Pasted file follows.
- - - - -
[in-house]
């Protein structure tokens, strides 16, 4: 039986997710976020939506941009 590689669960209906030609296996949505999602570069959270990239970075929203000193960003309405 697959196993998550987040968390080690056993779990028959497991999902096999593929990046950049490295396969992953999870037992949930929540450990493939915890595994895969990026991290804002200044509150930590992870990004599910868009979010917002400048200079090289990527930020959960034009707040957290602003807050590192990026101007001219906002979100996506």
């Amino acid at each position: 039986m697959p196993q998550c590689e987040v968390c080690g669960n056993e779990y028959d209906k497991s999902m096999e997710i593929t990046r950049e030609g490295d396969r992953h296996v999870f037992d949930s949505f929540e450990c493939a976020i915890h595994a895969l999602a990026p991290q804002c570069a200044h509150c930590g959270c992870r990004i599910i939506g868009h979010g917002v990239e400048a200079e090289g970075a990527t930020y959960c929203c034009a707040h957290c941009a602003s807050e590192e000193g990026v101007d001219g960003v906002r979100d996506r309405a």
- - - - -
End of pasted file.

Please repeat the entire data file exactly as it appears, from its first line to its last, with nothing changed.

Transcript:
[in-house]
């Protein structure tokens, strides 16, 4: 039986997710976020939506941009 590689669960209906030609296996949505999602570069959270990239970075929203000193960003309405 697959196993998550987040968390080690056993779990028959497991999902096999593929990046950049490295396969992953999870037992949930929540450990493939915890595994895969990026991290804002200044509150930590992870990004599910868009979010917002400048200079090289990527930020959960034009707040957290602003807050590192990026101007001219906002979100996506």
């Amino acid at each position: 039986m697959p196993q998550c590689e987040v968390c080690g669960n056993e779990y028959d209906k497991s999902m096999e997710i593929t990046r950049e030609g490295d396969r992953h296996v999870f037992d949930s949505f929540e450990c493939a976020i915890h595994a895969l999602a990026p991290q804002c570069a200044h509150c930590g959270c992870r990004i599910i939506g868009h979010g917002v990239e400048a200079e090289g970075a990527t930020y959960c929203c034009a707040h957290c941009a602003s807050e590192e000193g990026v101007d001219g960003v906002r979100d996506r309405a």